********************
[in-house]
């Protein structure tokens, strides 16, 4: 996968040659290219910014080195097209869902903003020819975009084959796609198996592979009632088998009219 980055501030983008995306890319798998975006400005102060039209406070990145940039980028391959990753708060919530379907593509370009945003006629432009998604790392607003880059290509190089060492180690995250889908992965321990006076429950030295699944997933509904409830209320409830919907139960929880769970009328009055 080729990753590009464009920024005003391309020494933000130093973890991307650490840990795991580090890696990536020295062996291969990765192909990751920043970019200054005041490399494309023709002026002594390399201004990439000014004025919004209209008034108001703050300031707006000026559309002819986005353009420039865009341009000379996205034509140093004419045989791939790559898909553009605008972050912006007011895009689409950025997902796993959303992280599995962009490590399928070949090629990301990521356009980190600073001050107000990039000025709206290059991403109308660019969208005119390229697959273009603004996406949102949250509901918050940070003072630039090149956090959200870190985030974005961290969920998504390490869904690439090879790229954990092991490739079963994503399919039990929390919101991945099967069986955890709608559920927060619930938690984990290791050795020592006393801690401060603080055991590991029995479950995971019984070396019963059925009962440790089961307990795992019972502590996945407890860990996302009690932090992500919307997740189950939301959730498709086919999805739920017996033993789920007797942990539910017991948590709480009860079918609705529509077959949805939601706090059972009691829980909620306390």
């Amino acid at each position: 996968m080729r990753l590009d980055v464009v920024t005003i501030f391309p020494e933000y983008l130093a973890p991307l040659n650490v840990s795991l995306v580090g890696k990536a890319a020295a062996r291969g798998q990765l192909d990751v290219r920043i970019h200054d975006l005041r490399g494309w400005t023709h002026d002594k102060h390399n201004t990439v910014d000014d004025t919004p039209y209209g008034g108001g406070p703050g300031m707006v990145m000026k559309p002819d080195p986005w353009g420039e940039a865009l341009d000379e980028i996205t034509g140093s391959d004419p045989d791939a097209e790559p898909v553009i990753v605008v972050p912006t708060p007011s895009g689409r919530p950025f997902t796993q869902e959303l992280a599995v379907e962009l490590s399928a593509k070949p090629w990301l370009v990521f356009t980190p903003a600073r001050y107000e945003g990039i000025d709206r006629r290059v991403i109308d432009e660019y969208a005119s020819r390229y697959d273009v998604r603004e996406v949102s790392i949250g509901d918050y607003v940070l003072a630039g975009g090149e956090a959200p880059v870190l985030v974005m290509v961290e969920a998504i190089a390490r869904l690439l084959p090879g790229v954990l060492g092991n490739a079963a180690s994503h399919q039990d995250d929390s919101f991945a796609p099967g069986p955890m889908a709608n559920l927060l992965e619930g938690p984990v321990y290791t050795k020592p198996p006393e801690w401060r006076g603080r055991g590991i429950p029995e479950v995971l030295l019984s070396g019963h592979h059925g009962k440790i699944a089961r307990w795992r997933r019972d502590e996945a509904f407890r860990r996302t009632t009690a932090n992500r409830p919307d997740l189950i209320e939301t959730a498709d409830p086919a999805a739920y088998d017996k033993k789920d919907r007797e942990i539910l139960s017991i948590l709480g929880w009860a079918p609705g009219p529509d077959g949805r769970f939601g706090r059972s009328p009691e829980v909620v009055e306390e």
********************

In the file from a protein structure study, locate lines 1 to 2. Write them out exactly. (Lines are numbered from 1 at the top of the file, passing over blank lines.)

[in-house]
């Protein structure tokens, strides 16, 4: 996968040659290219910014080195097209869902903003020819975009084959796609198996592979009632088998009219 980055501030983008995306890319798998975006400005102060039209406070990145940039980028391959990753708060919530379907593509370009945003006629432009998604790392607003880059290509190089060492180690995250889908992965321990006076429950030295699944997933509904409830209320409830919907139960929880769970009328009055 080729990753590009464009920024005003391309020494933000130093973890991307650490840990795991580090890696990536020295062996291969990765192909990751920043970019200054005041490399494309023709002026002594390399201004990439000014004025919004209209008034108001703050300031707006000026559309002819986005353009420039865009341009000379996205034509140093004419045989791939790559898909553009605008972050912006007011895009689409950025997902796993959303992280599995962009490590399928070949090629990301990521356009980190600073001050107000990039000025709206290059991403109308660019969208005119390229697959273009603004996406949102949250509901918050940070003072630039090149956090959200870190985030974005961290969920998504390490869904690439090879790229954990092991490739079963994503399919039990929390919101991945099967069986955890709608559920927060619930938690984990290791050795020592006393801690401060603080055991590991029995479950995971019984070396019963059925009962440790089961307990795992019972502590996945407890860990996302009690932090992500919307997740189950939301959730498709086919999805739920017996033993789920007797942990539910017991948590709480009860079918609705529509077959949805939601706090059972009691829980909620306390």